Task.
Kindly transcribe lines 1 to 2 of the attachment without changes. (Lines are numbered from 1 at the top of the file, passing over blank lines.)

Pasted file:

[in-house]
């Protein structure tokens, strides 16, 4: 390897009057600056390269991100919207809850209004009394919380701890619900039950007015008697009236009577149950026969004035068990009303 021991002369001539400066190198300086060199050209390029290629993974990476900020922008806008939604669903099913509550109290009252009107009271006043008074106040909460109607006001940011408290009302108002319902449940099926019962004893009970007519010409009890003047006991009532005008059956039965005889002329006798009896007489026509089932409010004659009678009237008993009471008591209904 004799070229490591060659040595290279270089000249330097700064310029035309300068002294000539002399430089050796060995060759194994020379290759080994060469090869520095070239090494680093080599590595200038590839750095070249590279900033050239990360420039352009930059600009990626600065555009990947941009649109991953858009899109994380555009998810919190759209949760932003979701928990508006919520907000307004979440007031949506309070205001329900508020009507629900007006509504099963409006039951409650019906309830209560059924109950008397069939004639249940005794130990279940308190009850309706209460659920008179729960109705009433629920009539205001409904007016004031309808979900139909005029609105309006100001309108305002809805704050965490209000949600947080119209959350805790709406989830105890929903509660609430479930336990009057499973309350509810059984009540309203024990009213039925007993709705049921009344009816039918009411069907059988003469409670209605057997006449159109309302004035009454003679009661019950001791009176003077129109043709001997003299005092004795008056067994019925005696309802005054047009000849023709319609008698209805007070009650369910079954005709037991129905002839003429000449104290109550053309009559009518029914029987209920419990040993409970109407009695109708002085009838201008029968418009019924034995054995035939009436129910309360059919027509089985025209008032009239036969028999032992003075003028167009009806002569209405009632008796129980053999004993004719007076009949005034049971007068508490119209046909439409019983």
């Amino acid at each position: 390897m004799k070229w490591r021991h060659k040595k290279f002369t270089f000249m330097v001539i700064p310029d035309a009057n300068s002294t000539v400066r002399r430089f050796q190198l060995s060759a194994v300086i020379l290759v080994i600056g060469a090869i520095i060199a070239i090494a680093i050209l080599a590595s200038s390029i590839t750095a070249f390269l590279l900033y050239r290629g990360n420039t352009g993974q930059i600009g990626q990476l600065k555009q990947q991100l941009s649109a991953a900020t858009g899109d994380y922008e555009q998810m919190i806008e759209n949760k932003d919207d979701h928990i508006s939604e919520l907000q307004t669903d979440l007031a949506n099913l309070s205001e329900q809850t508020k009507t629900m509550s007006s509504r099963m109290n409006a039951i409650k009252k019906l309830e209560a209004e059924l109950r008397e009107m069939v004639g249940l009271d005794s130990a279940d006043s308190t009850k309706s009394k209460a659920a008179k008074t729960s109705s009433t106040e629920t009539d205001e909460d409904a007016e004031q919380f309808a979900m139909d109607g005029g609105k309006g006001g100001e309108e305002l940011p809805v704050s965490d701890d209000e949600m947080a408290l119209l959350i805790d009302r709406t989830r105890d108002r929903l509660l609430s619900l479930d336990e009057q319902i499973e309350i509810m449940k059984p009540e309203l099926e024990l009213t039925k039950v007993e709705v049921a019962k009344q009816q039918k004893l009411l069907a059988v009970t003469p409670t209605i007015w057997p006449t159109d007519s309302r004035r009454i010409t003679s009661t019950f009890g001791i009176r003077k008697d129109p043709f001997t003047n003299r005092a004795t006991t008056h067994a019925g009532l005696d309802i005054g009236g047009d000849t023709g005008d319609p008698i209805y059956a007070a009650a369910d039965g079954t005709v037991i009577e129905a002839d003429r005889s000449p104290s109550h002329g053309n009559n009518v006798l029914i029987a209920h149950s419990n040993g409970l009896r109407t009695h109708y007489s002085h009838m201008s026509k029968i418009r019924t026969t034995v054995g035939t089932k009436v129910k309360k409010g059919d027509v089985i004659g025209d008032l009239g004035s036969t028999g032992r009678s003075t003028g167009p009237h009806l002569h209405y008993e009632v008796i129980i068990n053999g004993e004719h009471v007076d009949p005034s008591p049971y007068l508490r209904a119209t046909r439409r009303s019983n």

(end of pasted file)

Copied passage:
[in-house]
């Protein structure tokens, strides 16, 4: 390897009057600056390269991100919207809850209004009394919380701890619900039950007015008697009236009577149950026969004035068990009303 021991002369001539400066190198300086060199050209390029290629993974990476900020922008806008939604669903099913509550109290009252009107009271006043008074106040909460109607006001940011408290009302108002319902449940099926019962004893009970007519010409009890003047006991009532005008059956039965005889002329006798009896007489026509089932409010004659009678009237008993009471008591209904 004799070229490591060659040595290279270089000249330097700064310029035309300068002294000539002399430089050796060995060759194994020379290759080994060469090869520095070239090494680093080599590595200038590839750095070249590279900033050239990360420039352009930059600009990626600065555009990947941009649109991953858009899109994380555009998810919190759209949760932003979701928990508006919520907000307004979440007031949506309070205001329900508020009507629900007006509504099963409006039951409650019906309830209560059924109950008397069939004639249940005794130990279940308190009850309706209460659920008179729960109705009433629920009539205001409904007016004031309808979900139909005029609105309006100001309108305002809805704050965490209000949600947080119209959350805790709406989830105890929903509660609430479930336990009057499973309350509810059984009540309203024990009213039925007993709705049921009344009816039918009411069907059988003469409670209605057997006449159109309302004035009454003679009661019950001791009176003077129109043709001997003299005092004795008056067994019925005696309802005054047009000849023709319609008698209805007070009650369910079954005709037991129905002839003429000449104290109550053309009559009518029914029987209920419990040993409970109407009695109708002085009838201008029968418009019924034995054995035939009436129910309360059919027509089985025209008032009239036969028999032992003075003028167009009806002569209405009632008796129980053999004993004719007076009949005034049971007068508490119209046909439409019983």